ICS Magazine

IICRC Reaches Out to New Industry Affiliates

May 18, 2006
As part of the IICRC's marketing efforts, we continue to reach out to different industries to form alliances and spread the word about our certification programs and industry standards.

IICRC has always made an effort to expand its horizons, and this work continues today, as it will tomorrow, and beyond. In the past, we have had great success working together with the carpet manufacturers, CRI, furniture manufacturers, AFMA, and textile manufacturers. We have been a participant and exhibitor at PLRB over the years, marketing to the insurance industry. Most recently we have made a huge collaborative effort with the indoor environmental community in the writing of the S520 Standard and Reference Guide for Professional Mold Remediation and the S500 Standard and Reference Guide for Professional Water Damage Restoration.

At the IICRC Board of Directors meeting last fall, I appointed a task force to determine a need for certification in Thermography/Moisture Detection. This certification will add credibility to our water restoration, and inspection programs, plus it will delve slightly into the indoor environmental community's realm of expertise. I like this crossover, and I would personally like to see a much larger participation of the IEQ community in our selection of certifications. Professionals in the indoor environmental community would certainly benefit from our Applied Microbial Remediation Technician, Applied Structural Drying, Water Restoration, and soon the new Thermography / Moisture Detection certifications, not to mention the Introduction to Subfloor and Substrate Inspection course, which also looks at moisture and its effect on finished flooring products.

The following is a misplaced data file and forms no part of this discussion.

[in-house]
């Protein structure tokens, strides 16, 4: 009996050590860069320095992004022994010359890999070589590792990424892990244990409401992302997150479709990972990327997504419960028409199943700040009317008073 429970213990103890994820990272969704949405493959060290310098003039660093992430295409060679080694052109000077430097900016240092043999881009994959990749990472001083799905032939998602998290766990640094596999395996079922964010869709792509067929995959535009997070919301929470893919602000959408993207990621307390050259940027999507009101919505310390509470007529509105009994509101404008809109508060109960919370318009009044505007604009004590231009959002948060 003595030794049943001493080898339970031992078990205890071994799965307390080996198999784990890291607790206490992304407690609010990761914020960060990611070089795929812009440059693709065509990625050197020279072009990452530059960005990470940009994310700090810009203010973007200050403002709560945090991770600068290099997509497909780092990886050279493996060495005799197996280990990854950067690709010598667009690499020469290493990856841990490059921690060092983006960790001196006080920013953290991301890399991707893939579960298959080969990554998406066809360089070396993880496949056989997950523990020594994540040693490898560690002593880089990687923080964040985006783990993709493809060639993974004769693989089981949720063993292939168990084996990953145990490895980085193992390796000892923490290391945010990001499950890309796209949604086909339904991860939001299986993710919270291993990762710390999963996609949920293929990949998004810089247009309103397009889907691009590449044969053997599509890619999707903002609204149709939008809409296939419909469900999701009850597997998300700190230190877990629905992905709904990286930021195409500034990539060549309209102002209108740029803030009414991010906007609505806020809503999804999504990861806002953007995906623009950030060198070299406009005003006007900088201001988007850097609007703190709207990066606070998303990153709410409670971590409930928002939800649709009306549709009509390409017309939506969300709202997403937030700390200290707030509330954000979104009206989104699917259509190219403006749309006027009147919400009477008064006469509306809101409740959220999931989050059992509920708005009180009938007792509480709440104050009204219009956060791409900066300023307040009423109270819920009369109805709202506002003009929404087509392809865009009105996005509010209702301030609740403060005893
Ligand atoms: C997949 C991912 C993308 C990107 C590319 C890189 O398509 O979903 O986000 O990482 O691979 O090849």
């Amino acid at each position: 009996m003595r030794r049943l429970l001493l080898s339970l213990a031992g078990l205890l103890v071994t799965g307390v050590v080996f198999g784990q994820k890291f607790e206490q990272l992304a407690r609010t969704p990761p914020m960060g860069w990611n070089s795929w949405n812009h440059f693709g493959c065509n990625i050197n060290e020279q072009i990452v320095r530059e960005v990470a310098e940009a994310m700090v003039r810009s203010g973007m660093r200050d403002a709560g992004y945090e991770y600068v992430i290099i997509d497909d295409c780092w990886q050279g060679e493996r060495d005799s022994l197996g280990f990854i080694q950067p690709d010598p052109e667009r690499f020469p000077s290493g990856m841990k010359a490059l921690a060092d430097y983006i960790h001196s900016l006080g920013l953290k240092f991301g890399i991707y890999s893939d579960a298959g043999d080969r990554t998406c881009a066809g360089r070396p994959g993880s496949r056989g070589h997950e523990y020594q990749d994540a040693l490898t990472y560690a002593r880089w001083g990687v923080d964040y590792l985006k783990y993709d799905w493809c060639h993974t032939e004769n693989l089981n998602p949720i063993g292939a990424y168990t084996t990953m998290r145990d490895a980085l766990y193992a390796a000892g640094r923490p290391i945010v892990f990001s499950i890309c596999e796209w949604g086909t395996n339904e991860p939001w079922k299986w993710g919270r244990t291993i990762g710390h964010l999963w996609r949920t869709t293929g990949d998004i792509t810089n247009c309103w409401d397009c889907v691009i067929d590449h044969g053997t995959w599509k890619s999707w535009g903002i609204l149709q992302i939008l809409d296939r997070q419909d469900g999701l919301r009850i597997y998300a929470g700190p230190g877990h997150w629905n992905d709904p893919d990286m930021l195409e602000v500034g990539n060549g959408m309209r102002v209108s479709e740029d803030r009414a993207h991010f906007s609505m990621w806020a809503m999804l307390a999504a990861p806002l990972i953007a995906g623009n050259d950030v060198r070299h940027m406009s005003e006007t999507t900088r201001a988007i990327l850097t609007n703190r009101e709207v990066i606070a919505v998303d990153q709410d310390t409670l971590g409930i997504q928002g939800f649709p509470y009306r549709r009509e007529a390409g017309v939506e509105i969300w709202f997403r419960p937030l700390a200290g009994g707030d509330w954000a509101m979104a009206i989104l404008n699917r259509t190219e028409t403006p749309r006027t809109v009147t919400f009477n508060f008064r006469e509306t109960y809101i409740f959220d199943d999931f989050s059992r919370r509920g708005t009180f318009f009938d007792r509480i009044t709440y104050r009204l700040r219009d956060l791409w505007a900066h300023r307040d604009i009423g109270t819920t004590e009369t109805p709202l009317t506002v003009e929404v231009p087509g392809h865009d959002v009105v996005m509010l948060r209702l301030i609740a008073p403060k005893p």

It is my goal to increase the total global industry exposure of the IICRC, and we will continue to strive for this ideal.

Moisture detection, which includes the use of thermal hygrometers, penetrating and non-penetrating meters and infrared technology combined with the understanding of drying principles, as taught in our ASD course, facilitates technician understanding and practicing of moisture mapping, which documents the achieved results of our drying procedures. Technicians would be able to prove that their restoration efforts were successful, and that their project is guaranteed to be dry. This will eventually reduce liability for our technicians, our firms, and at the same time, improve service for the consumer at large.

Technicians taking our new thermography course will learn the basic operation and care of an infrared camera, how the equipment relates to moisture detection for a water damage or mold remediation technician, or setting the protocol of a remediation project for an Indoor Environmental Professional, or IEP.

Other industry professionals will also find benefits from this thermal imaging training. Mechanical, electrical, and HVAC professionals can improve their services and become more profitable using this form of inspection. Building envelope and design engineers using thermography will be able to quickly determine heat loss by infiltration, exfiltration, or insulation problems. The list goes on and on.

In an effort to expand the horizons of the IICRC, I will continue to look at different ideas to benefit our existing registrants, and create new areas of training to reach out to other groups, thus making IICRC the premier certification institute in the world.